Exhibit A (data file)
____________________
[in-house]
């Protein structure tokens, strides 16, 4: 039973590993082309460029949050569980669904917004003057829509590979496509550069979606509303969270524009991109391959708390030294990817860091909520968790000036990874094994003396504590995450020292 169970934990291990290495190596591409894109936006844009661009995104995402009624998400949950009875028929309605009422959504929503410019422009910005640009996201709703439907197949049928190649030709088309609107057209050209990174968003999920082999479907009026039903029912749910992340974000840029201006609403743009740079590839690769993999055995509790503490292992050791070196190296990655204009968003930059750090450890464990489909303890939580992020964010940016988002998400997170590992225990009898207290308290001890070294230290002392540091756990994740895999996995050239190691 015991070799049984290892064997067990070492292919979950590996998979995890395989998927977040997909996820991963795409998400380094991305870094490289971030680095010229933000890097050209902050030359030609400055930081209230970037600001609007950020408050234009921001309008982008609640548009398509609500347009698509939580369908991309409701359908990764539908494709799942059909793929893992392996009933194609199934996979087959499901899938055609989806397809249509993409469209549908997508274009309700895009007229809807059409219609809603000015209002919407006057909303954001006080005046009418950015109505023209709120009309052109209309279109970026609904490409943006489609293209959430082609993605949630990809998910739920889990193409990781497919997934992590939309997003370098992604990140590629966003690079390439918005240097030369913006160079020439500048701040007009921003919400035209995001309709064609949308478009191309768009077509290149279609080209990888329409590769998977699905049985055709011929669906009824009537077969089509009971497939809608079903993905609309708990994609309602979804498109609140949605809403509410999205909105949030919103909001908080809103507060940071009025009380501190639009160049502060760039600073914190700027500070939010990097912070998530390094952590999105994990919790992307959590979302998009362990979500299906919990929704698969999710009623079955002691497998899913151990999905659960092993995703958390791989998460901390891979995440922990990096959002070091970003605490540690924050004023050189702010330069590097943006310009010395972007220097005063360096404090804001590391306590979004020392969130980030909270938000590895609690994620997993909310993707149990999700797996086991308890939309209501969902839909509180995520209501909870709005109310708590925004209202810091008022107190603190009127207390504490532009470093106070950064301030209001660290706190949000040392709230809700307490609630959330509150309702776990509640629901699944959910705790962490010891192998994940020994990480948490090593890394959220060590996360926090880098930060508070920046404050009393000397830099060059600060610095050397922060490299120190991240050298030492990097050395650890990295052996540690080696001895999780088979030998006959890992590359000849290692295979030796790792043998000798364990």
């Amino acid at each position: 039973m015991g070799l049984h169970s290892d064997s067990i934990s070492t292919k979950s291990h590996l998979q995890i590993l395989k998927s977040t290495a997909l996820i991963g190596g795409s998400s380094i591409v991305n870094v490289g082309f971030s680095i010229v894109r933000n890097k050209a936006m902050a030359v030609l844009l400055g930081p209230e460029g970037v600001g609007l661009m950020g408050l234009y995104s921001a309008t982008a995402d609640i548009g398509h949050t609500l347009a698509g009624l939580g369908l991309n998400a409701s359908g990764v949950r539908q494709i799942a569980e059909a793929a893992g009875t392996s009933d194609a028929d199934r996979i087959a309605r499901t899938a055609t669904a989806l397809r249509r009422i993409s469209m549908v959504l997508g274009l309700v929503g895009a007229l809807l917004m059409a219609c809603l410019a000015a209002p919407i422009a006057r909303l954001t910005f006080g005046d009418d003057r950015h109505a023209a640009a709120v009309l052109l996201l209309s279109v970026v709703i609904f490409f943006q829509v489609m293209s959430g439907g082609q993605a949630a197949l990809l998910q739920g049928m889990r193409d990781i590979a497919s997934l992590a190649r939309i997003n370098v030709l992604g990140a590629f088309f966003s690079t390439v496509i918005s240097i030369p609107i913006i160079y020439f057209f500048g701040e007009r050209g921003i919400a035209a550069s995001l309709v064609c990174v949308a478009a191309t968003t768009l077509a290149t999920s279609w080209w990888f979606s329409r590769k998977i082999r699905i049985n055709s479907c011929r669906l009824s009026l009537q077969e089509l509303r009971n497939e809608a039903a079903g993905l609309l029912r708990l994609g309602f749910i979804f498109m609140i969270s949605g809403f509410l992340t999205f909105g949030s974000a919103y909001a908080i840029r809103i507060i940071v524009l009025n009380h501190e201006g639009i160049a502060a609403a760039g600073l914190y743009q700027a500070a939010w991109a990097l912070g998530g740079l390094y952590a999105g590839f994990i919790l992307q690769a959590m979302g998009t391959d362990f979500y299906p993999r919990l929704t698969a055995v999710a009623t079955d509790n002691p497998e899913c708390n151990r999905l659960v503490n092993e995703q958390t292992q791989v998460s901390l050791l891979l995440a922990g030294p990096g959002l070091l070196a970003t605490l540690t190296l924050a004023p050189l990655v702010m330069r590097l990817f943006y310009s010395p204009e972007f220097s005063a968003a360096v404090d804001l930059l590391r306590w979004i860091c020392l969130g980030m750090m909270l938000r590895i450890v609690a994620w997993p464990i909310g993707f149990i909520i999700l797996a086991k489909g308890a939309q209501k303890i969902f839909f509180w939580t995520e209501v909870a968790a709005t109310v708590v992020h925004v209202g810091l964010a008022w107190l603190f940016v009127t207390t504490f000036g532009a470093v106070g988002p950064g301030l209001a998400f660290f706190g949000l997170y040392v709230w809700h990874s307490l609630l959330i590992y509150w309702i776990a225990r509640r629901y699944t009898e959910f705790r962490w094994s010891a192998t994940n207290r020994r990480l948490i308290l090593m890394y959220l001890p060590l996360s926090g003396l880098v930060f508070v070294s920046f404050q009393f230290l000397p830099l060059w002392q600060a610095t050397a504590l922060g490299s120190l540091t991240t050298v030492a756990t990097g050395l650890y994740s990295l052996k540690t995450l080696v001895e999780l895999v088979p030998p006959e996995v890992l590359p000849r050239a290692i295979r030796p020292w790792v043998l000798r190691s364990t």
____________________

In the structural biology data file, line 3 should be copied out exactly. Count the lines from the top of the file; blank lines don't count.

């Amino acid at each position: 039973m015991g070799l049984h169970s290892d064997s067990i934990s070492t292919k979950s291990h590996l998979q995890i590993l395989k998927s977040t290495a997909l996820i991963g190596g795409s998400s380094i591409v991305n870094v490289g082309f971030s680095i010229v894109r933000n890097k050209a936006m902050a030359v030609l844009l400055g930081p209230e460029g970037v600001g609007l661009m950020g408050l234009y995104s921001a309008t982008a995402d609640i548009g398509h949050t609500l347009a698509g009624l939580g369908l991309n998400a409701s359908g990764v949950r539908q494709i799942a569980e059909a793929a893992g009875t392996s009933d194609a028929d199934r996979i087959a309605r499901t899938a055609t669904a989806l397809r249509r009422i993409s469209m549908v959504l997508g274009l309700v929503g895009a007229l809807l917004m059409a219609c809603l410019a000015a209002p919407i422009a006057r909303l954001t910005f006080g005046d009418d003057r950015h109505a023209a640009a709120v009309l052109l996201l209309s279109v970026v709703i609904f490409f943006q829509v489609m293209s959430g439907g082609q993605a949630a197949l990809l998910q739920g049928m889990r193409d990781i590979a497919s997934l992590a190649r939309i997003n370098v030709l992604g990140a590629f088309f966003s690079t390439v496509i918005s240097i030369p609107i913006i160079y020439f057209f500048g701040e007009r050209g921003i919400a035209a550069s995001l309709v064609c990174v949308a478009a191309t968003t768009l077509a290149t999920s279609w080209w990888f979606s329409r590769k998977i082999r699905i049985n055709s479907c011929r669906l009824s009026l009537q077969e089509l509303r009971n497939e809608a039903a079903g993905l609309l029912r708990l994609g309602f749910i979804f498109m609140i969270s949605g809403f509410l992340t999205f909105g949030s974000a919103y909001a908080i840029r809103i507060i940071v524009l009025n009380h501190e201006g639009i160049a502060a609403a760039g600073l914190y743009q700027a500070a939010w991109a990097l912070g998530g740079l390094y952590a999105g590839f994990i919790l992307q690769a959590m979302g998009t391959d362990f979500y299906p993999r919990l929704t698969a055995v999710a009623t079955d509790n002691p497998e899913c708390n151990r999905l659960v503490n092993e995703q958390t292992q791989v998460s901390l050791l891979l995440a922990g030294p990096g959002l070091l070196a970003t605490l540690t190296l924050a004023p050189l990655v702010m330069r590097l990817f943006y310009s010395p204009e972007f220097s005063a968003a360096v404090d804001l930059l590391r306590w979004i860091c020392l969130g980030m750090m909270l938000r590895i450890v609690a994620w997993p464990i909310g993707f149990i909520i999700l797996a086991k489909g308890a939309q209501k303890i969902f839909f509180w939580t995520e209501v909870a968790a709005t109310v708590v992020h925004v209202g810091l964010a008022w107190l603190f940016v009127t207390t504490f000036g532009a470093v106070g988002p950064g301030l209001a998400f660290f706190g949000l997170y040392v709230w809700h990874s307490l609630l959330i590992y509150w309702i776990a225990r509640r629901y699944t009898e959910f705790r962490w094994s010891a192998t994940n207290r020994r990480l948490i308290l090593m890394y959220l001890p060590l996360s926090g003396l880098v930060f508070v070294s920046f404050q009393f230290l000397p830099l060059w002392q600060a610095t050397a504590l922060g490299s120190l540091t991240t050298v030492a756990t990097g050395l650890y994740s990295l052996k540690t995450l080696v001895e999780l895999v088979p030998p006959e996995v890992l590359p000849r050239a290692i295979r030796p020292w790792v043998l000798r190691s364990t």